Hydrochloric acid is another acid that has been used in a manner similar to sulfuric acid to acidify the pulp stream; however, when hydrochloric acid finds its way into filtrates, the utility of such filtrates is reduced. Often such hydrochloric acid containing filtrates require expensive treatment in order to render the filtrate stream disposable.
In certain bleaching processes, pH of the pulp stream has been controlled by applying excess amounts of chlorine dioxide to the pulp. Apparently, such larger doses of chlorine dioxide are effective to sufficiently acidify the pulp such that the addition of sulfuric acid is not needed. In those chlorine dioxide bleaching processes that do not or cannot apply excess amounts of chlorine dioxide, and thus employ sulfuric acid as a pH adjustment chemical, the formation of barium scale continues to be problematic.
In view of the costs involved in removing barium scale and calcium scale from pulp bleaching process equipment, the need exists for a solution to reduce or avoid the formation of barium sulfate which can lead to scale formation on process equipment. Such an improvement would reduce the cost of pulp bleaching processes by reducing down time and costs associated with removal of both barium scale and calcium scale from equipment.
As an aid in understanding the prior art as it relates to a typical pulp mill, and more specifically, the bleaching process within a pulp mill, a typical pulp mill operation is described below.
FIGS. 1A-1C illustrate a typical pulp mill. In the mill, means of transporting chips or pulp from one operation to another will depend upon the consistency of the pulp and the location of the equipment. The transportation may be accomplished by a conveyor or a chute if the consistency is too high for the pulp or chips to be pumped. If the pulp or chips can be pumped, a pipe can be used to transport the material.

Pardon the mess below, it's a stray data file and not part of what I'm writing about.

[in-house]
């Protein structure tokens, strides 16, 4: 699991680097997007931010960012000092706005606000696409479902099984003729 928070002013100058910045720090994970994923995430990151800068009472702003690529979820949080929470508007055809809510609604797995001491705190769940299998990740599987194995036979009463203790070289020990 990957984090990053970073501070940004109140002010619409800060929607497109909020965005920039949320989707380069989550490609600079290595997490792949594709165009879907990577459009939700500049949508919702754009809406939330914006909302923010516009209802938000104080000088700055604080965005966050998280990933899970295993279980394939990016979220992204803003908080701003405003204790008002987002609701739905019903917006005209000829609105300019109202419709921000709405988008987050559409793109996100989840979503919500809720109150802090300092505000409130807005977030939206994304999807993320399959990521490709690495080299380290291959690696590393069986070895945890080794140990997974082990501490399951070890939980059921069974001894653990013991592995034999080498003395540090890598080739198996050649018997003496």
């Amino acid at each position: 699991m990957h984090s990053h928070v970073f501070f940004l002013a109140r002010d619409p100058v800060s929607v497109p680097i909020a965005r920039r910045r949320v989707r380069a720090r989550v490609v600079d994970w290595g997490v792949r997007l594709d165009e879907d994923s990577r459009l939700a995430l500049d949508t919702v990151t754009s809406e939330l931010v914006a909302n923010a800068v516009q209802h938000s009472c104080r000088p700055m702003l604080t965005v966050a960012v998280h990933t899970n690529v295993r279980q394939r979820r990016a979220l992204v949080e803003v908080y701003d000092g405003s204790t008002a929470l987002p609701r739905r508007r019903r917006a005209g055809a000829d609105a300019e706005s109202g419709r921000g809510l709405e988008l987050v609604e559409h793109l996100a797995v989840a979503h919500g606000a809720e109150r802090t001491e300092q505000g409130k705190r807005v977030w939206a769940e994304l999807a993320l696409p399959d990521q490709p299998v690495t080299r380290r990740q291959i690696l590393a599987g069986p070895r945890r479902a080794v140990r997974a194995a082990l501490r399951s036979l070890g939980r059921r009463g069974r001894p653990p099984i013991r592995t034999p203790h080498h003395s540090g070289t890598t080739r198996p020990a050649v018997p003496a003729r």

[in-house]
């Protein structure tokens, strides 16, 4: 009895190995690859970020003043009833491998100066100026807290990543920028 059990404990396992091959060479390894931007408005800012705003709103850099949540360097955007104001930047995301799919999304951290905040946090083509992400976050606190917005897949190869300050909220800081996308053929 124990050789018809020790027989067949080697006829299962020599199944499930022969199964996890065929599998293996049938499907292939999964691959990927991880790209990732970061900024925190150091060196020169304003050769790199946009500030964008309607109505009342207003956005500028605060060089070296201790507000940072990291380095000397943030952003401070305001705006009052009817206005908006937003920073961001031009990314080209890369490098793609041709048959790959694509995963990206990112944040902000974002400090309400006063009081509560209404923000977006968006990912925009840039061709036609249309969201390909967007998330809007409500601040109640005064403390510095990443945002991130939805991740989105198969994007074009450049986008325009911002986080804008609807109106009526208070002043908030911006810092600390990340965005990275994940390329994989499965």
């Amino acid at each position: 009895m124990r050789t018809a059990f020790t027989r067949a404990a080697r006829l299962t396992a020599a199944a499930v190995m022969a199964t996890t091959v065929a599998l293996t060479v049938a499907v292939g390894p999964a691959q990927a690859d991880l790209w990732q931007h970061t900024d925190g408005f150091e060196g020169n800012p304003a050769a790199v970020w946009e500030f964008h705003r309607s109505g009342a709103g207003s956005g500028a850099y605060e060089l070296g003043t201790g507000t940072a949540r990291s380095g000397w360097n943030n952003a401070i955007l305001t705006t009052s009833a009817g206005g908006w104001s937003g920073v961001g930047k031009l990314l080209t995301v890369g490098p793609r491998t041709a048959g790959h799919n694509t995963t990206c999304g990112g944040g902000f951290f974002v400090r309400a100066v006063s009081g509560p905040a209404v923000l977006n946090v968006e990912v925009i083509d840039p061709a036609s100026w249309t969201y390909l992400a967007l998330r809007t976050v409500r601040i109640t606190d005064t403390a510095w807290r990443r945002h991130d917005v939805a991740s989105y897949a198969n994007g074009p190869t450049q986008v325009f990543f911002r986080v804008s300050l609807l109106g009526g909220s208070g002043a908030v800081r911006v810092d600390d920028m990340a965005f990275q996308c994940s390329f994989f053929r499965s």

Chips 10, process water 11, steam 12 and pulping chemicals 13 are placed in digester 14. Wood chips 10 may optionally be treated prior to entering digester 14 by conventional means such as by pre-steaming the chips in a steaming vessel or impregnating the chips with digestion chemicals in an impregnation vessel. Chemicals 13 that are contacted with the chips will depend on the process being used, e.g., sulfate, sulfite, or soda, and whether or not digester 14 is operated in a batch or continuous mode. In FIGS. 1A-1C, a continuous digester is illustrated. Chips are cooked under appropriate conditions within digester 14. The cooking conditions will depend upon the species of chip and the type of pulp being used and are well known.
The products of the digestion process are delignified or partially delignified wood chips, spent pulping chemicals, and lignin and carbohydrate products which have been removed from the wood chips in the digestion process. Treatment of the chips after cooking, will depend in part on the type of digester being used. A major portion of the spent pulping chemicals and lignin products are removed from the chips prior to further processing by washing. In a continuous digester as illustrated, the chips are washed in a washing section of the digester. This is indicated by process water 15 entering the washing stage of digester 14 and an effluent stream 16 leaving the washing stage of digester 14. Effluent 16 will consist of the lignin and carbohydrates which have been removed from the chips during the digestion process and spent pulping chemicals. This effluent is carried to a treating facility for processing. If the pulp is Kraft or sulfate, such treating facility would include a recovery system wherein the liquor is burned to recover the pulping chemicals for reuse. Such treatment would not occur in a batch digester where all the washing would occur in the following brown stock washing system.